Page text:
Vyacheslav, Chuhuiv, Ukraine
In the quiet expanse of Chuhuiv's farmlands, Natalia and Vyacheslav, both in their mid-fifties, stand amidst the remnants of a life once filled with the lush green of cultivated fields. These fields, now silent and dangerous, are sown not with crops but with the deadly seeds of war—landmines.
"Our fields are contaminated with landmines," Natalia says with a weary yet determined voice. "All our fields. There's nowhere to plant." Farming, more than a livelihood, was their connection to the land and to each other. Now, it's a perilous endeavor.
February 24th marked a turning point in their lives. They woke up to the nearby Chuhuiv airport bombing, an ominous herald of the horrors to come. For a month, they lived under occupation, their home a prison, while Russian soldiers patrolled their village. "Everything was trembling from the explosions," recalls Vyacheslav, the strain evident in his voice. They remember this time as hostages in their own home.
In a desperate escape, they fled through minefields, leaving behind their farming equipment, the tools of their trade, and a piece of their hearts. They took only their pets, symbols of the life and warmth that once filled their home. Their departure was timely; the invaders looted their house the very next day, pillaging everything, including their carefully saved reserve of seeds, even storing ammunition in their garage which later detonated, leaving their home in ruins.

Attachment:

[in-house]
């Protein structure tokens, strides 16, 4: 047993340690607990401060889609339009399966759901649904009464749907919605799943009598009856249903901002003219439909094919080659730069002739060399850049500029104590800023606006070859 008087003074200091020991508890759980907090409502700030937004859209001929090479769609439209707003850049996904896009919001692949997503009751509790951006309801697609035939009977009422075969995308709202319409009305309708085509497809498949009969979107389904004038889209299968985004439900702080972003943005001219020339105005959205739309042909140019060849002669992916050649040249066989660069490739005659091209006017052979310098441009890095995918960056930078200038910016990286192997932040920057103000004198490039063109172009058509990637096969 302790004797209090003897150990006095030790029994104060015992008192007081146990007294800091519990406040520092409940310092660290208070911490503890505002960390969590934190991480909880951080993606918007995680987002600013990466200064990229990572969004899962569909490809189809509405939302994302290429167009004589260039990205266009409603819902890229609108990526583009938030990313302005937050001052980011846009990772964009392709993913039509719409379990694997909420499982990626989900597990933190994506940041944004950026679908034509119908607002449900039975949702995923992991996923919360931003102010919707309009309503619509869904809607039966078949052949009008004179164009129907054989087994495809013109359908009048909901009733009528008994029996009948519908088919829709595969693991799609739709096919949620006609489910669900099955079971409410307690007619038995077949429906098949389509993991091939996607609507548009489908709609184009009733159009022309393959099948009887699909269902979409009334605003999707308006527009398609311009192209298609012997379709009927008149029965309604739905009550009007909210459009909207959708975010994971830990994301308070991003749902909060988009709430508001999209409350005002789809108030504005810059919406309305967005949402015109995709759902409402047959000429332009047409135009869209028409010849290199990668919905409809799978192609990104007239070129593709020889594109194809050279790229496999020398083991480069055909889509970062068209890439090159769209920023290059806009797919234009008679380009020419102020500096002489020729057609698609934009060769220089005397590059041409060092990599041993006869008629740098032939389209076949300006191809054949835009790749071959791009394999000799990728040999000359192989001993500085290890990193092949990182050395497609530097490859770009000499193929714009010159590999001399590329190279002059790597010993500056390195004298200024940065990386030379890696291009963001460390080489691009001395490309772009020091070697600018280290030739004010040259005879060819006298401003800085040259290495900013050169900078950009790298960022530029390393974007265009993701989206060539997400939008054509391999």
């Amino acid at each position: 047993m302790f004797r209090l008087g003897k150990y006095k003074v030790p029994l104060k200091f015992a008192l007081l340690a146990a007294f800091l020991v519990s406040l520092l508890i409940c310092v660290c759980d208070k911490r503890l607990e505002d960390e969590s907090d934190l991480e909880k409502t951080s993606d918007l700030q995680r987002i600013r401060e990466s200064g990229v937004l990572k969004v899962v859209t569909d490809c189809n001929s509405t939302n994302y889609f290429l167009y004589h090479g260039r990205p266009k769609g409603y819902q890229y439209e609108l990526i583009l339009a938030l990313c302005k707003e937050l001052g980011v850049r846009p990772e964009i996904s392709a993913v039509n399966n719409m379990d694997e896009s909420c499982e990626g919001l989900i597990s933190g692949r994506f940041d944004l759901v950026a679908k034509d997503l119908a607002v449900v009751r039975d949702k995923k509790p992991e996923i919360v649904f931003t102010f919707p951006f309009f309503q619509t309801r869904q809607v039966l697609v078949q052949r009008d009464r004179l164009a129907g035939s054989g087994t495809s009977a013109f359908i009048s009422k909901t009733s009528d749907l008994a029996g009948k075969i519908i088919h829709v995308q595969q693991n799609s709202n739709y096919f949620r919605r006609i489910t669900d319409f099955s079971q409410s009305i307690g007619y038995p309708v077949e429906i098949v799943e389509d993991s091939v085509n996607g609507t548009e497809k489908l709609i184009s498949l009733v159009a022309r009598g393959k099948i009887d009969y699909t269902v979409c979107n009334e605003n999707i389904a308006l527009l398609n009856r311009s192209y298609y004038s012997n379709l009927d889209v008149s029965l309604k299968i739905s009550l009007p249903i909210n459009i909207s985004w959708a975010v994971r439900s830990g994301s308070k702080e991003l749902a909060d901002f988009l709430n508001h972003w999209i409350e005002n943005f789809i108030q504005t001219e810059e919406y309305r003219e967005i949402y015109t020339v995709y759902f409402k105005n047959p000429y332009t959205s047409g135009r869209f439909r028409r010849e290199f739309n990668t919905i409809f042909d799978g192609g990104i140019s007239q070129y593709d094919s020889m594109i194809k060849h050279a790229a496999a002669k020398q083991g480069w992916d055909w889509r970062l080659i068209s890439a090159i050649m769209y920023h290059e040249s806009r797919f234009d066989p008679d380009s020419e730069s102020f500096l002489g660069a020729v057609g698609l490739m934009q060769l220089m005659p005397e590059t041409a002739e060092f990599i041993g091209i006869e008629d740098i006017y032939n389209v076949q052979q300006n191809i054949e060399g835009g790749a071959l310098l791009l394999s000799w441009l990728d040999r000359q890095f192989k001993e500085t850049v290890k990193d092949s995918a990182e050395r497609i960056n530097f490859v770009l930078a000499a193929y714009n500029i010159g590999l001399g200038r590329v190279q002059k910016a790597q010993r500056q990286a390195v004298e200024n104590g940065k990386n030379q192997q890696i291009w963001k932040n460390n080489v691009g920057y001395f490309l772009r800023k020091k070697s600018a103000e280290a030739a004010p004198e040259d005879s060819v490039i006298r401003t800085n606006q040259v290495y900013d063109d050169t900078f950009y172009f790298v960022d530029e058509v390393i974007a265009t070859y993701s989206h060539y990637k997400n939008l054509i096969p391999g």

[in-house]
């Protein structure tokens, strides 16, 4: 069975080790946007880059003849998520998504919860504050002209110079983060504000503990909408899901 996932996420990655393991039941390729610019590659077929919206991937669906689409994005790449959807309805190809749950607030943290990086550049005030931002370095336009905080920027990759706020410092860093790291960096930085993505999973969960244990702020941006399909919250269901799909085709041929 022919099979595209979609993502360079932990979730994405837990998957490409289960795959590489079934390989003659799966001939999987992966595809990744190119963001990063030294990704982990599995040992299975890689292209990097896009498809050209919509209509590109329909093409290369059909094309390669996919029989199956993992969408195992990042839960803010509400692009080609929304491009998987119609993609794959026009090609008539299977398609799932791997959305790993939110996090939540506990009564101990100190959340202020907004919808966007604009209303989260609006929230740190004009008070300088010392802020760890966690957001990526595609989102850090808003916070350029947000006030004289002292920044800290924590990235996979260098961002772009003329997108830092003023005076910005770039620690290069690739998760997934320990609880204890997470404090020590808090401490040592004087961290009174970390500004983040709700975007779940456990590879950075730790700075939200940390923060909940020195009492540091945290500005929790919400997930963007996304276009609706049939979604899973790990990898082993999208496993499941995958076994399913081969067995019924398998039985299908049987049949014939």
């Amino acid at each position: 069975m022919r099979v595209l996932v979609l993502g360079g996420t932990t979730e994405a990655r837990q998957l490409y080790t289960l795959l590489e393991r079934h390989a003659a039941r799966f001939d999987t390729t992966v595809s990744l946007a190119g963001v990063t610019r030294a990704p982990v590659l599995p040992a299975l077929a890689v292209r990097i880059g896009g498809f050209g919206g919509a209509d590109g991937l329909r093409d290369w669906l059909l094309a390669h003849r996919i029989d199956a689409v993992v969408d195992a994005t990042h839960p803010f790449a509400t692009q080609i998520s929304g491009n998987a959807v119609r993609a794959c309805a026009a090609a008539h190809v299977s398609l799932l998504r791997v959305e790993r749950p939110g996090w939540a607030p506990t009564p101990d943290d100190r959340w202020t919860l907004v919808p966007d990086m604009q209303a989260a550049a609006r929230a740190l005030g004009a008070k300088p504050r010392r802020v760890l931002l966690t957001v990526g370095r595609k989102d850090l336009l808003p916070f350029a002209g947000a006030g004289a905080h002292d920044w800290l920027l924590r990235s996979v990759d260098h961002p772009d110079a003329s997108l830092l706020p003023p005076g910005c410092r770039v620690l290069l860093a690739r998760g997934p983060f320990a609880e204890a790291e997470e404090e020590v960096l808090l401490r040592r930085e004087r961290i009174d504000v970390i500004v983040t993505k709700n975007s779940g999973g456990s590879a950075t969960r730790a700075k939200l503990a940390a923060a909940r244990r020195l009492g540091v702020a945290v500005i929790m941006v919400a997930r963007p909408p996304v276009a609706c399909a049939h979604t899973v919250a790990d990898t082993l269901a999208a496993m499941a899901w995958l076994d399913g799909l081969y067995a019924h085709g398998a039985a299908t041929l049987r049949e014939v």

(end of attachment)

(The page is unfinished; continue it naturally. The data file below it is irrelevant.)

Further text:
JJ Chalmers and Vyacheslav in the remnants of his home
Their village was liberated on September 7, but the liberation brought little respite. The land was still infested with remnants of war. Vyacheslav, in a bold yet risky attempt, decided to clear their land himself using a makeshift hook. It was a decision born of desperation and a deep connection to their land.
Now, they live a nomadic life, their home destroyed, their future uncertain. "We don't know where to go. We need to find something," Natalia shares, her voice a mix of despair and hope. Though danger looms, they continue returning to this land and hope to move back one day. "We've put a lot of soul into this place, we enjoyed doing it... you forget there's a war going on when you're here... This place is peaceful. Look at how beautiful this place is, the lake, the blooming cherry trees."
Yet, amidst this bleak landscape, Natalia and Vyacheslav's spirit remains unbroken. "We don’t have a choice. We just keep going. We have to plant. We have to earn money," Natalia states firmly. Their resilience is a testament to the human spirit's indomitable will to survive and rebuild.
Remnants of war still litter Natalia and Vyachelav's land. The Ukrainian military discovered tripwires in these orchards.
As part of our mission, HALO is working tirelessly in Ukraine, clearing landmines and unexploded ordnances, making it safe for families like Natalia and Vyacheslav to return to their land, homes, and livelihoods. It's stories like Natalia and Vyacheslav's that fuel our commitment to making lands safe and restoring hope to those whose lives have been torn apart by conflict. As they look towards a future of rebuilding and recovery, HALO stands with them, committed to clearing the path to a safer, more hopeful tomorrow.
"We just keep going. We have no choice. We have to plant. We have to earn money. If we abandon all this, then we won't be able to restore everything... We definitely won't give up."
Listen in to JJ Chalmers in a special two-part series as he joins HALO on the ground in Ukraine. In this episode, Senior Supervisor Bohdan Hreshko leads the team to the town of Chkalovkse in the Kharkiv region, where a football pitch has become a minefield, and an agricultural field in Mykolaivka that is sown with anti-tank mines instead of crops. JJ speaks to farmers Natalia and Vyacheslav, whose fields are contaminated with mines and tripwires, and whose home was destroyed by an ammunition explosion.
Listen on your favorite podcast app here.